Livestreamed gigs resume for local jazz combos

E pluribus be-bop


SATURDAY, May 30 — “Uhn — uhn — uhn, two, three, four!” Tuesday night at 7 p.m., drummer Jeff Shoup counted off the Wes Montgomery tune “Unit 7” and the world moved a few more inches toward normal.

After 10 weeks of solitary lockdown, Lansing jazz lovers dug the sound of a simmering trio again. Shoup, guitarist Rick Hicks and organist Jim Alfredson stirred their plinks, licks and lines together and resumed the livestreaming version of Moriarty’s Jazz Tuesdays in Alfredson’s studio basement.

Now that it’s legal for 10 or fewer people to gather in Michigan, jazz musicians can be jazz musicians again and ply their collective art, at least online.

Until live concerts come back, Jazz Tuesdays, featuring a revolving cast of the area’s top jazz musicians, will return each week, along with Organissimo Sundays, featuring organist Jim Alfredson’s funky-jazz trio of national renown. Both gigs start at 7 p.m.

Before Tuesday, Shoup hadn’t played a gig in two months — solo drum gigs are hard to come by — but he coolly described Tuesday’s reunion as “workmanlike.”

“It was like, ‘We’re back in business, let’s do it. Lets hit,’” he said. “But we were smiling. The first few notes, things felt pretty good to everybody.”

The livestream experiment hit pay dirt with the first Organissimo on performance March 22, giving hundreds of followers a view of Alredson’s clock collection, fluorescent socks and funky basement paneling.

But the trio only managed to sneak in one collective gig before the ban on social gatherings came down.

Alfredson held the fort alone as a one-man quartet — two hot hands on the keyboard and two fleet feet on the pedals — for a staggering 10 Sundays in a row.

Alfredson said he had never done a solo gig before, although he was thinking about recording a solo album before the pandemic hit.

If any musician and instrument could hold your interest for over an hour, it’s the protean mind of Alfredson and his mighty Hammond B-3, with its plethora of timbres and registers.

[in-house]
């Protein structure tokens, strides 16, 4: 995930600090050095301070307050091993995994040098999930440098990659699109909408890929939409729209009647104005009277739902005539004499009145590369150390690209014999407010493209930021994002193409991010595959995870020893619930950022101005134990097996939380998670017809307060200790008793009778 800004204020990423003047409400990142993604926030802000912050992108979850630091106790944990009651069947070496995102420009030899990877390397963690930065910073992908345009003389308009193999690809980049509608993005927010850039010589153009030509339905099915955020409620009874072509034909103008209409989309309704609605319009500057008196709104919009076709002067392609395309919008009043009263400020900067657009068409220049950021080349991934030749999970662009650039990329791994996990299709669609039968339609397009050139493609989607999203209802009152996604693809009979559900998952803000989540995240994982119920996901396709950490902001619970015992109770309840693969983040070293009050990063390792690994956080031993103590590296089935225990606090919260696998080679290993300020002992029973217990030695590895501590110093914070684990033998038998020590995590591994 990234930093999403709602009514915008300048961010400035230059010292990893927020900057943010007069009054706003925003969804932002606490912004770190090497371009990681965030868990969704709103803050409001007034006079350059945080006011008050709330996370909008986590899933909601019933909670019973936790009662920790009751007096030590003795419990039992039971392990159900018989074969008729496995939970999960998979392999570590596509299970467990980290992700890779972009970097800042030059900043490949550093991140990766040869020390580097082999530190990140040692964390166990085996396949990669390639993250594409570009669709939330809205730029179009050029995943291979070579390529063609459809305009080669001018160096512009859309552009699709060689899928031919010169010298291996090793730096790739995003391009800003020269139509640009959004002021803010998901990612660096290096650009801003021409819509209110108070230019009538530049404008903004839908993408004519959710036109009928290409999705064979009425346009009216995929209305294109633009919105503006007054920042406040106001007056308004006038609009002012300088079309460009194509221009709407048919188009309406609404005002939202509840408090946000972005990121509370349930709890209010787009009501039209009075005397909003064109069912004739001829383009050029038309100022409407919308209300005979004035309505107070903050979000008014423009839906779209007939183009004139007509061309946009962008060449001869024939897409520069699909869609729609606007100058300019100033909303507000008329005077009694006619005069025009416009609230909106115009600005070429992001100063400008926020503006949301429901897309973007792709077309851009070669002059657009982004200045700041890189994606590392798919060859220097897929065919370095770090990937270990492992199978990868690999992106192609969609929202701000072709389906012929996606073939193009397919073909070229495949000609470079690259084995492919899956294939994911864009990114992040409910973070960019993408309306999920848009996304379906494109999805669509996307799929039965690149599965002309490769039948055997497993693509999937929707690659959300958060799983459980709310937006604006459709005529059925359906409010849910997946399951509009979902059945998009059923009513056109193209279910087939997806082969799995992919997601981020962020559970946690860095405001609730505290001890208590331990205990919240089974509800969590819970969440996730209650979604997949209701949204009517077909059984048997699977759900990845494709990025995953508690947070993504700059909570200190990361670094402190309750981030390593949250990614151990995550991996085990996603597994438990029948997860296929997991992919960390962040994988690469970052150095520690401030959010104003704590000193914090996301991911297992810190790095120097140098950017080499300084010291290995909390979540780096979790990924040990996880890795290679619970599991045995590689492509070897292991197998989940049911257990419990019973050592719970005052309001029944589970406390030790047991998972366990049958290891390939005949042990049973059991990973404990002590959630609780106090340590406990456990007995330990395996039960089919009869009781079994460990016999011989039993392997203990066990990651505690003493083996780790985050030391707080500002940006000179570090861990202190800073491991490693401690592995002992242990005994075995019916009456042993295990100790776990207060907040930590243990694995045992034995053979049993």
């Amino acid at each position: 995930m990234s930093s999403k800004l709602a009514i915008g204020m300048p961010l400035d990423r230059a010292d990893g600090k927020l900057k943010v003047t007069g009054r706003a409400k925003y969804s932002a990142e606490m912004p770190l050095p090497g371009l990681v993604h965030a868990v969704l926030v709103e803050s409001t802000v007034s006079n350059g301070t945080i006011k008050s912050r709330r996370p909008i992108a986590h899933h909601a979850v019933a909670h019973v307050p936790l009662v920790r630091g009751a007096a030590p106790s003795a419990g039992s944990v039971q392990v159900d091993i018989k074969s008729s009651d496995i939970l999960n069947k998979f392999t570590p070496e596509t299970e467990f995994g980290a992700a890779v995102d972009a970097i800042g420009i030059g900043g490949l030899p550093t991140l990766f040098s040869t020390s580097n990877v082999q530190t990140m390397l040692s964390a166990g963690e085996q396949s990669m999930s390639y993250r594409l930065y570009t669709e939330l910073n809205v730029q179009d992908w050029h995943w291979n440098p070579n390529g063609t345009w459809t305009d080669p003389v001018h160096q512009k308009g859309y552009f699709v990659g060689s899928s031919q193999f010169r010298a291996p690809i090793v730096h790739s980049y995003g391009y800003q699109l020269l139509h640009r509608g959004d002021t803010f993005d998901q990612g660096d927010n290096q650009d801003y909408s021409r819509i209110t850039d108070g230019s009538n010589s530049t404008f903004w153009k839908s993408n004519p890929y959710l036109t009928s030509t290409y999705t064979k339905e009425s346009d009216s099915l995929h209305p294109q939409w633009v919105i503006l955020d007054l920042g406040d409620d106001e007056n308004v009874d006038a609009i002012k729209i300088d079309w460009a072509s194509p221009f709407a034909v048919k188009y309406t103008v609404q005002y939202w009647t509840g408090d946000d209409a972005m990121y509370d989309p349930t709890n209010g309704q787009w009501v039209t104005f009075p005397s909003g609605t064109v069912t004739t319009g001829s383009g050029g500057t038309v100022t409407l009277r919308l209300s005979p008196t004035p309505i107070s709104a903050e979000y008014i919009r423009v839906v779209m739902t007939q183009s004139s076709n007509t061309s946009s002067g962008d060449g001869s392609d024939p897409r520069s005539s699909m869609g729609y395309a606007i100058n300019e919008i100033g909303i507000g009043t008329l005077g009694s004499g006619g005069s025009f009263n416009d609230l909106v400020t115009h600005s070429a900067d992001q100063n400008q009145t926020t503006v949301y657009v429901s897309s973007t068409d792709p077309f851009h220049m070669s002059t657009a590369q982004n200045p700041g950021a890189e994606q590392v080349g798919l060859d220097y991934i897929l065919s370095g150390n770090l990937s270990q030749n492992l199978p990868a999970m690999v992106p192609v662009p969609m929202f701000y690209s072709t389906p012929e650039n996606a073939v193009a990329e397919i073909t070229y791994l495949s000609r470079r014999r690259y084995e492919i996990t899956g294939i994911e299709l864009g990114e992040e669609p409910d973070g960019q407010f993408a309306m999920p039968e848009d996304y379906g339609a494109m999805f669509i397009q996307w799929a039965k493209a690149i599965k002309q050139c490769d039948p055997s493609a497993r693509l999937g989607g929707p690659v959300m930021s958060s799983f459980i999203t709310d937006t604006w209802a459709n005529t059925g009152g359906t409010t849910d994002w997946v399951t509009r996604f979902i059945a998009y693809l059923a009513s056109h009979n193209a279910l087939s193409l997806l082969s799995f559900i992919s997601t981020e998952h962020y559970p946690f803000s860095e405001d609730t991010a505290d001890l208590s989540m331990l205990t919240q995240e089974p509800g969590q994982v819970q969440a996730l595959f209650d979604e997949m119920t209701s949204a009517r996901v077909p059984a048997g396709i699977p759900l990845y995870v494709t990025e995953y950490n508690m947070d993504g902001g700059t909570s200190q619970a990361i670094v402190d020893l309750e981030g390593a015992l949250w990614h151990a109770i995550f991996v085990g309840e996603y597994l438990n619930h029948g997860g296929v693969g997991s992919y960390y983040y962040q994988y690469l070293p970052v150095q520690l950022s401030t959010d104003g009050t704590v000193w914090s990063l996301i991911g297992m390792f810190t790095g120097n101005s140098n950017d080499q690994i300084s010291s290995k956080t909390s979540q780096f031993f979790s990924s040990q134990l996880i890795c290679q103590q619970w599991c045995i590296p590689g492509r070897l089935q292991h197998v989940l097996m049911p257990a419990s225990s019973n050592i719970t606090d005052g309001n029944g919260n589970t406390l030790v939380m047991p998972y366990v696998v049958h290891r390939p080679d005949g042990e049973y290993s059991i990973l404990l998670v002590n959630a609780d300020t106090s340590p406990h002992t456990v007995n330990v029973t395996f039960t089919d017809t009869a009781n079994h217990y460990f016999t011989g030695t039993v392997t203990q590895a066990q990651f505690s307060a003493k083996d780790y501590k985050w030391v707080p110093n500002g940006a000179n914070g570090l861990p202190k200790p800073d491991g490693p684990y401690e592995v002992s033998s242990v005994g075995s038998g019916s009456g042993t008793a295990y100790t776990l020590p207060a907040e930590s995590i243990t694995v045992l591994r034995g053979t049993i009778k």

But a big door swung open when Hicks’ singing and guitar artistry and Shoup’s drum kit went into the mix Tuesday.

“This is the first gig any of us has played with another musician in about two months,” Shoup said. It didn’t show, as the trio sauntered through more than an hour of mellow balladry, lilting pop, aching blues, straight-up jazz and Latin jazz rhythms.

If anything, the musicians underplayed the moment, adding to feeling that normalcy was still possible in this world.

“We all talked about how great it was to be back together,” Shoup explained. “But we were rehearsing in that room since 5 o’clock, so by the time we hit, it was like just another gig.”

Shoup is in his third year as impresario of Jazz Tuesdays at Moriarty’s, a showcase of local and regional combos that had an unbroken run until the pandemic hit.

He admitted that going online was a bit “weird,” but the drummer hosted WDBM’s “Jazz Spectrum” series for two years, so he’s used to playing music in a studio with no visible audience. “It felt more like a radio broadcast,” he said. “I did my chatter between tunes and put my brain in DJ mode, only with live music.”

Hicks prefers to play in a quiet mode, Shoup said, so the other two had to balance accordingly.

“There are so many things you have to worry about that you don’t when you’re setting up in the corner of a restaurant,” Shoup said. “It seems like it takes an hour to get the mikes placed and all the lines running from the cameras and everything else.”

The schedule for upcoming Jazz Tuesdays is still coming together, but Shoup plans to feature Jordan VanHemert, a virtuoso alto sax player based at Hope College, June 2, with Alfredson again at the organ, and stellar bassist/composer Paul Keller of Wayne State University June 9.

Extra horns may be in the offing, but a nonet or a tentet is unlikely. The law is no longer an impediment, but the distancing room in Alfredson’s basement might be.


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